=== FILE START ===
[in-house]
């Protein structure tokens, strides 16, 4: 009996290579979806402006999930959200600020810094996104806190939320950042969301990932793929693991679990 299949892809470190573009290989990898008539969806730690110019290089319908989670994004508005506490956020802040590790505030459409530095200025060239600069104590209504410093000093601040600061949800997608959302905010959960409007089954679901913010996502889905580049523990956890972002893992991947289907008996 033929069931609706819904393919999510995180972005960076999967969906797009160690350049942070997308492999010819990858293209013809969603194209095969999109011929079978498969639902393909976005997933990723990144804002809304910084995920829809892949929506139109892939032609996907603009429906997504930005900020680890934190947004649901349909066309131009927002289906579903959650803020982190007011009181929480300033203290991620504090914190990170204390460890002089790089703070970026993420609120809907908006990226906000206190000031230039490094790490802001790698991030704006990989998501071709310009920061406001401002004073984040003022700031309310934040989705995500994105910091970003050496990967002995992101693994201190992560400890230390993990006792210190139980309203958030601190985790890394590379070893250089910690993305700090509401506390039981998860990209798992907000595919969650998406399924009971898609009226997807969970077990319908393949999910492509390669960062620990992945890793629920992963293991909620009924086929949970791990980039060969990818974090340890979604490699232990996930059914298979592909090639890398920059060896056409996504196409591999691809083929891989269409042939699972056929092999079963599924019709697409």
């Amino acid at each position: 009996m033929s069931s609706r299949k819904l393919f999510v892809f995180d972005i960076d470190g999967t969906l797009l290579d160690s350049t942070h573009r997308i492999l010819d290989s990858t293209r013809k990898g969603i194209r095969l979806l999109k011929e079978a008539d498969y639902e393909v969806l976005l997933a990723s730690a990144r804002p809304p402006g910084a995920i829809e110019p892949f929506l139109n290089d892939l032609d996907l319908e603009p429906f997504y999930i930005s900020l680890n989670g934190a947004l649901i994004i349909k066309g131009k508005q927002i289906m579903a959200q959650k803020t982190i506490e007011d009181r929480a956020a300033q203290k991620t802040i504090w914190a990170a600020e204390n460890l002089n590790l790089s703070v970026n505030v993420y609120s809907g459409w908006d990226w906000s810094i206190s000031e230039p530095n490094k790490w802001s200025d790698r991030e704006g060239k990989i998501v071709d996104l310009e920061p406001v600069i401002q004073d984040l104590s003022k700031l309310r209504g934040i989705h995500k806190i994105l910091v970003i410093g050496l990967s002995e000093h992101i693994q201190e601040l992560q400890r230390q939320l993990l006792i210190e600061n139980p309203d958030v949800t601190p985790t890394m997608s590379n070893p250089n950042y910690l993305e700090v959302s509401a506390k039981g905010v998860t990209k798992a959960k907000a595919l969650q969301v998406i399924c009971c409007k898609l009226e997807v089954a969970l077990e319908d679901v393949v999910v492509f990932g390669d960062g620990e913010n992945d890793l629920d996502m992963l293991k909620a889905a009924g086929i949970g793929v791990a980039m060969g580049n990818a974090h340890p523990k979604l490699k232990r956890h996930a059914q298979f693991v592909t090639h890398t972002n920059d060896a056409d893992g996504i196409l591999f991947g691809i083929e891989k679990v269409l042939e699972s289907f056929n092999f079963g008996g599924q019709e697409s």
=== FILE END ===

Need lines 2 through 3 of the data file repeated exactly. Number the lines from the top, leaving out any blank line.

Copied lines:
């Protein structure tokens, strides 16, 4: 009996290579979806402006999930959200600020810094996104806190939320950042969301990932793929693991679990 299949892809470190573009290989990898008539969806730690110019290089319908989670994004508005506490956020802040590790505030459409530095200025060239600069104590209504410093000093601040600061949800997608959302905010959960409007089954679901913010996502889905580049523990956890972002893992991947289907008996 033929069931609706819904393919999510995180972005960076999967969906797009160690350049942070997308492999010819990858293209013809969603194209095969999109011929079978498969639902393909976005997933990723990144804002809304910084995920829809892949929506139109892939032609996907603009429906997504930005900020680890934190947004649901349909066309131009927002289906579903959650803020982190007011009181929480300033203290991620504090914190990170204390460890002089790089703070970026993420609120809907908006990226906000206190000031230039490094790490802001790698991030704006990989998501071709310009920061406001401002004073984040003022700031309310934040989705995500994105910091970003050496990967002995992101693994201190992560400890230390993990006792210190139980309203958030601190985790890394590379070893250089910690993305700090509401506390039981998860990209798992907000595919969650998406399924009971898609009226997807969970077990319908393949999910492509390669960062620990992945890793629920992963293991909620009924086929949970791990980039060969990818974090340890979604490699232990996930059914298979592909090639890398920059060896056409996504196409591999691809083929891989269409042939699972056929092999079963599924019709697409």
């Amino acid at each position: 009996m033929s069931s609706r299949k819904l393919f999510v892809f995180d972005i960076d470190g999967t969906l797009l290579d160690s350049t942070h573009r997308i492999l010819d290989s990858t293209r013809k990898g969603i194209r095969l979806l999109k011929e079978a008539d498969y639902e393909v969806l976005l997933a990723s730690a990144r804002p809304p402006g910084a995920i829809e110019p892949f929506l139109n290089d892939l032609d996907l319908e603009p429906f997504y999930i930005s900020l680890n989670g934190a947004l649901i994004i349909k066309g131009k508005q927002i289906m579903a959200q959650k803020t982190i506490e007011d009181r929480a956020a300033q203290k991620t802040i504090w914190a990170a600020e204390n460890l002089n590790l790089s703070v970026n505030v993420y609120s809907g459409w908006d990226w906000s810094i206190s000031e230039p530095n490094k790490w802001s200025d790698r991030e704006g060239k990989i998501v071709d996104l310009e920061p406001v600069i401002q004073d984040l104590s003022k700031l309310r209504g934040i989705h995500k806190i994105l910091v970003i410093g050496l990967s002995e000093h992101i693994q201190e601040l992560q400890r230390q939320l993990l006792i210190e600061n139980p309203d958030v949800t601190p985790t890394m997608s590379n070893p250089n950042y910690l993305e700090v959302s509401a506390k039981g905010v998860t990209k798992a959960k907000a595919l969650q969301v998406i399924c009971c409007k898609l009226e997807v089954a969970l077990e319908d679901v393949v999910v492509f990932g390669d960062g620990e913010n992945d890793l629920d996502m992963l293991k909620a889905a009924g086929i949970g793929v791990a980039m060969g580049n990818a974090h340890p523990k979604l490699k232990r956890h996930a059914q298979f693991v592909t090639h890398t972002n920059d060896a056409d893992g996504i196409l591999f991947g691809i083929e891989k679990v269409l042939e699972s289907f056929n092999f079963g008996g599924q019709e697409s």